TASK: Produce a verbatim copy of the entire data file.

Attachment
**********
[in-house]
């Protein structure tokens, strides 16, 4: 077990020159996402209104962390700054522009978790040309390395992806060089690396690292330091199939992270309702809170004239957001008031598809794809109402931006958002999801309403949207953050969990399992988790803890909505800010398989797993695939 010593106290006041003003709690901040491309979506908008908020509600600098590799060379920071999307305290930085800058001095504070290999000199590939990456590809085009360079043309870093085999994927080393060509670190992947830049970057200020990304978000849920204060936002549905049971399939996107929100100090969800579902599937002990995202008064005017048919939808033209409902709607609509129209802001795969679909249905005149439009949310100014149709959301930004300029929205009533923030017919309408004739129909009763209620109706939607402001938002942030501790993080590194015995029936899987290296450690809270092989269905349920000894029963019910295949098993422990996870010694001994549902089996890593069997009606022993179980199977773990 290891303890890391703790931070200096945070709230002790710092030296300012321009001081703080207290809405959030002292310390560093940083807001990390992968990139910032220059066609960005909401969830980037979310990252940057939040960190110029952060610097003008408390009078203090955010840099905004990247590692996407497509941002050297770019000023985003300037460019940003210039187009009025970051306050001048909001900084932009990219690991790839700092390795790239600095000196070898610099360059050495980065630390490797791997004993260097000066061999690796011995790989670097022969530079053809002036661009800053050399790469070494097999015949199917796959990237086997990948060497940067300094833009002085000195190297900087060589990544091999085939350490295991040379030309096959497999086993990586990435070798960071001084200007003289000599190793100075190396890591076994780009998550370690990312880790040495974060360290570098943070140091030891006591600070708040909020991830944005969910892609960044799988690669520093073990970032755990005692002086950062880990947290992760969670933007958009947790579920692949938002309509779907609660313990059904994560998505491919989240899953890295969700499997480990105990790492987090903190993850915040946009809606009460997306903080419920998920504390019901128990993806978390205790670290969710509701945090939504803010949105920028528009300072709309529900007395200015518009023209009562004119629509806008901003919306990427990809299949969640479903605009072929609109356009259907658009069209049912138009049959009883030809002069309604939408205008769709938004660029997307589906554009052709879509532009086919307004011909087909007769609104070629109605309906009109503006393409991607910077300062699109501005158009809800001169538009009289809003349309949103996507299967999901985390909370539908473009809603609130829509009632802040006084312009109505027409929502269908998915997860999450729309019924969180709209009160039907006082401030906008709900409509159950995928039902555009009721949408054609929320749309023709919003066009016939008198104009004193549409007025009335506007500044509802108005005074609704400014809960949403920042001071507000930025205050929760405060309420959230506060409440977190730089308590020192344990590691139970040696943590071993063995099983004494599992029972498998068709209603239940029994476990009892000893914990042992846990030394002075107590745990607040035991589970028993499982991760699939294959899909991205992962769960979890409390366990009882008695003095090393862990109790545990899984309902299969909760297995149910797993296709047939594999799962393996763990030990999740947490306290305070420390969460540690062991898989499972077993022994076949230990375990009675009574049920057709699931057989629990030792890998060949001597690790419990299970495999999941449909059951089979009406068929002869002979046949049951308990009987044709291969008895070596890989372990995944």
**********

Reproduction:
[in-house]
């Protein structure tokens, strides 16, 4: 077990020159996402209104962390700054522009978790040309390395992806060089690396690292330091199939992270309702809170004239957001008031598809794809109402931006958002999801309403949207953050969990399992988790803890909505800010398989797993695939 010593106290006041003003709690901040491309979506908008908020509600600098590799060379920071999307305290930085800058001095504070290999000199590939990456590809085009360079043309870093085999994927080393060509670190992947830049970057200020990304978000849920204060936002549905049971399939996107929100100090969800579902599937002990995202008064005017048919939808033209409902709607609509129209802001795969679909249905005149439009949310100014149709959301930004300029929205009533923030017919309408004739129909009763209620109706939607402001938002942030501790993080590194015995029936899987290296450690809270092989269905349920000894029963019910295949098993422990996870010694001994549902089996890593069997009606022993179980199977773990 290891303890890391703790931070200096945070709230002790710092030296300012321009001081703080207290809405959030002292310390560093940083807001990390992968990139910032220059066609960005909401969830980037979310990252940057939040960190110029952060610097003008408390009078203090955010840099905004990247590692996407497509941002050297770019000023985003300037460019940003210039187009009025970051306050001048909001900084932009990219690991790839700092390795790239600095000196070898610099360059050495980065630390490797791997004993260097000066061999690796011995790989670097022969530079053809002036661009800053050399790469070494097999015949199917796959990237086997990948060497940067300094833009002085000195190297900087060589990544091999085939350490295991040379030309096959497999086993990586990435070798960071001084200007003289000599190793100075190396890591076994780009998550370690990312880790040495974060360290570098943070140091030891006591600070708040909020991830944005969910892609960044799988690669520093073990970032755990005692002086950062880990947290992760969670933007958009947790579920692949938002309509779907609660313990059904994560998505491919989240899953890295969700499997480990105990790492987090903190993850915040946009809606009460997306903080419920998920504390019901128990993806978390205790670290969710509701945090939504803010949105920028528009300072709309529900007395200015518009023209009562004119629509806008901003919306990427990809299949969640479903605009072929609109356009259907658009069209049912138009049959009883030809002069309604939408205008769709938004660029997307589906554009052709879509532009086919307004011909087909007769609104070629109605309906009109503006393409991607910077300062699109501005158009809800001169538009009289809003349309949103996507299967999901985390909370539908473009809603609130829509009632802040006084312009109505027409929502269908998915997860999450729309019924969180709209009160039907006082401030906008709900409509159950995928039902555009009721949408054609929320749309023709919003066009016939008198104009004193549409007025009335506007500044509802108005005074609704400014809960949403920042001071507000930025205050929760405060309420959230506060409440977190730089308590020192344990590691139970040696943590071993063995099983004494599992029972498998068709209603239940029994476990009892000893914990042992846990030394002075107590745990607040035991589970028993499982991760699939294959899909991205992962769960979890409390366990009882008695003095090393862990109790545990899984309902299969909760297995149910797993296709047939594999799962393996763990030990999740947490306290305070420390969460540690062991898989499972077993022994076949230990375990009675009574049920057709699931057989629990030792890998060949001597690790419990299970495999999941449909059951089979009406068929002869002979046949049951308990009987044709291969008895070596890989372990995944």